NFL Network’s America’s Game marathon skips the Jon Gruden, Rich Dalrymple years

In a weekend devoid of much NFL news, NFL Network has made a little news, thanks to an interesting broadcasting decision.

The league-owned and league-operated broadcast channel televised a marathon of the America’s Game series, documentaries delving into the various Super Bowl champions, all the way back to the inaugural AFL-NFL World Championship Game. From the first through the 55th (the latest one, featuring the 2021 Rams, will likely debut in September), every single episode aired — with two notable exceptions.

The 2002 Buccaneers and the 1995 Cowboys ended up in the “do not play” pile.

The folks at strenuously objected to the Tampa Bay omission. Our guess is that it traces directly to the fact that Jon Gruden, the first-year coach of the Super Bowl XXXVII champions at the time, currently has active litigation against the league — and because he was forced out of his job as coach of the Raiders after someone (he claims in his lawsuit that it was the league office and the Commissioner) leaked emails Gruden had sent to former Washington executive Bruce Allen in 2011.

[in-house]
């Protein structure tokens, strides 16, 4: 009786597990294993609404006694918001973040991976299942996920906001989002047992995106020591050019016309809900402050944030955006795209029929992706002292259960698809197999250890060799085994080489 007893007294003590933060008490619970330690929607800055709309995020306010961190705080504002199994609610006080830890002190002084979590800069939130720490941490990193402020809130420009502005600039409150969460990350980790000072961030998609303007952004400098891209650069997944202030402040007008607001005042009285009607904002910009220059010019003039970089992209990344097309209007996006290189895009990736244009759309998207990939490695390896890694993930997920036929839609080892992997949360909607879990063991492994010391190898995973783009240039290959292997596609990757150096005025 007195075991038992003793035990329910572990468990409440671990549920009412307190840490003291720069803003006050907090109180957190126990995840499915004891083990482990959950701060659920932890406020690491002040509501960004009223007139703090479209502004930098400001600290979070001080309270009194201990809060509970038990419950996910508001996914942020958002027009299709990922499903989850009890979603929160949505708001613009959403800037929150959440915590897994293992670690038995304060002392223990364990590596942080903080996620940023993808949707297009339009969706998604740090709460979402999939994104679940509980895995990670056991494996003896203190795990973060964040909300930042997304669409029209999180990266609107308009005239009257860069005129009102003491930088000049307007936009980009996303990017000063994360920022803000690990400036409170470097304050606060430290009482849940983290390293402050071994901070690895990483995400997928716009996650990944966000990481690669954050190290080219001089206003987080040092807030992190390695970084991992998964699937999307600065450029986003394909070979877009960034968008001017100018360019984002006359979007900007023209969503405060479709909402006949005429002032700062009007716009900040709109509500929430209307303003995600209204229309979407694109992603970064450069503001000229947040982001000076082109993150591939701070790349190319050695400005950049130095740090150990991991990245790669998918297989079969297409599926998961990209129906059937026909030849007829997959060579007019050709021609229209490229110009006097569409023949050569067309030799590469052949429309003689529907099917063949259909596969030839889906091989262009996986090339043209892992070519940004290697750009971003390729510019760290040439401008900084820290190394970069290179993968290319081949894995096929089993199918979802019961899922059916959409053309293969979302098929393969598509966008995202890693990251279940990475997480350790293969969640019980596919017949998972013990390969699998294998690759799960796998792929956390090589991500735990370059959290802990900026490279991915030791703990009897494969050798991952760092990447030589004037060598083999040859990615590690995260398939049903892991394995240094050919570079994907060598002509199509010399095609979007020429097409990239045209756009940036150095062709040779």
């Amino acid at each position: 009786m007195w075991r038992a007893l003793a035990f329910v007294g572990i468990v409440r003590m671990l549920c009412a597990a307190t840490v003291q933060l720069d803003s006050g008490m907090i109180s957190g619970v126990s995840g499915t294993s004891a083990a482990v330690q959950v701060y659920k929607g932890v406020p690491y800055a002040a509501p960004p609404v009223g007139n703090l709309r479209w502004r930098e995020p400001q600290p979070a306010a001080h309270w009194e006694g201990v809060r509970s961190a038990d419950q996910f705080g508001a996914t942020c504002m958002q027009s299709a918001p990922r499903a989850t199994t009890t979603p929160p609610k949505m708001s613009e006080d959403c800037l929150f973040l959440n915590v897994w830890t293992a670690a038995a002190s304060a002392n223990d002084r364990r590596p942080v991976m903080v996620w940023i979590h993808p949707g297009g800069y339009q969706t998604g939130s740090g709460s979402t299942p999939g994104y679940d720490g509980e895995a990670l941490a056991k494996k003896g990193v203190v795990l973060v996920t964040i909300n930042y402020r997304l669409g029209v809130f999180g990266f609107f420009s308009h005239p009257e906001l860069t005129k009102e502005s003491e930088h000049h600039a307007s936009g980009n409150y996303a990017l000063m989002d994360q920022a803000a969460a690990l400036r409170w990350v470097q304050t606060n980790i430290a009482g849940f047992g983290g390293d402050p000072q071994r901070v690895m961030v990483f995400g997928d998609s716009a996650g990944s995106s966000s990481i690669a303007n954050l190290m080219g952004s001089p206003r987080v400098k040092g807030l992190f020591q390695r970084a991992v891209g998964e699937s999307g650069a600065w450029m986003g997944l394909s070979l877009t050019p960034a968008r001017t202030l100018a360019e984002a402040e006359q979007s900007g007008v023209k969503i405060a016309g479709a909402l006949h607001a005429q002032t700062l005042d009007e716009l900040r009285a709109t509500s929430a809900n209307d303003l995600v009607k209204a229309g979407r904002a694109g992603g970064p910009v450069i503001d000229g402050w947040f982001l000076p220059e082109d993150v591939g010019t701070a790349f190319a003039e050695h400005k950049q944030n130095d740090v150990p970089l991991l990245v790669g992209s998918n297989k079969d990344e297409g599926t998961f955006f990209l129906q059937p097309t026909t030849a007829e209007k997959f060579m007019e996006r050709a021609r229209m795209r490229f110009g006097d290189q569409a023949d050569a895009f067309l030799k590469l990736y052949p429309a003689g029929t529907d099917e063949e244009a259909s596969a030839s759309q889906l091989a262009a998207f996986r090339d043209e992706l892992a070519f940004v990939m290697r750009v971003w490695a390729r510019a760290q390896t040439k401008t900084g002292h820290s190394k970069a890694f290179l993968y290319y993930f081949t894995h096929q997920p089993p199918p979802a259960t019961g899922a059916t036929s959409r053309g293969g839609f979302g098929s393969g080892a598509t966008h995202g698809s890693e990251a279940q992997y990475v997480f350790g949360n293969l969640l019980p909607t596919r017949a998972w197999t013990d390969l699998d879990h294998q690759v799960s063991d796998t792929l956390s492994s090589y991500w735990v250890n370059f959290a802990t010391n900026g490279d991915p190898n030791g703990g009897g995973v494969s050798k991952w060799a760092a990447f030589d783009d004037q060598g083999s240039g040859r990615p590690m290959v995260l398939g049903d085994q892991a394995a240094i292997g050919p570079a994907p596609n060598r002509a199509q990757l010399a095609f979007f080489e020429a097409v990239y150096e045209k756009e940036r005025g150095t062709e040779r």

Tyler Dunne of points out that the 1995 Cowboys also weren’t included. As Dunne speculates (likely accurately), that episode was leapfrogged because it includes extensive narration from former Cowboys P.R. executive Rich Dalrymple, who abruptly retired not long before reported that Dalrymple allegedly had videotaped cheerleaders while they were changing clothes in 2015, and that the team eventually paid out $2.4 million to settle any potential legal claims.

That situation remains conspicuously unresolved, as it relates to possible league discipline. The Cowboys investigated it on their own. The NFL has not responded to past inquiries regarding whether the Cowboys notified the league office of the potential Personal Conduct Policy violation arising from the claims. Amazingly, even though the situation involves the highest-profile team in the league, the issue essentially disappeared nearly as quickly as it had surfaced.

Fifty-five episodes. Two omissions. Plausible reasons exist for the league to refuse to surrender its platform to a pair of men it currently regards as scoundrels. In other words, this was no boating accident.

And, of course, by not just including the two episodes, the league has made it into a bigger issue than it would have been.

Neither will be seen anywhere on NFL Network, any time soon.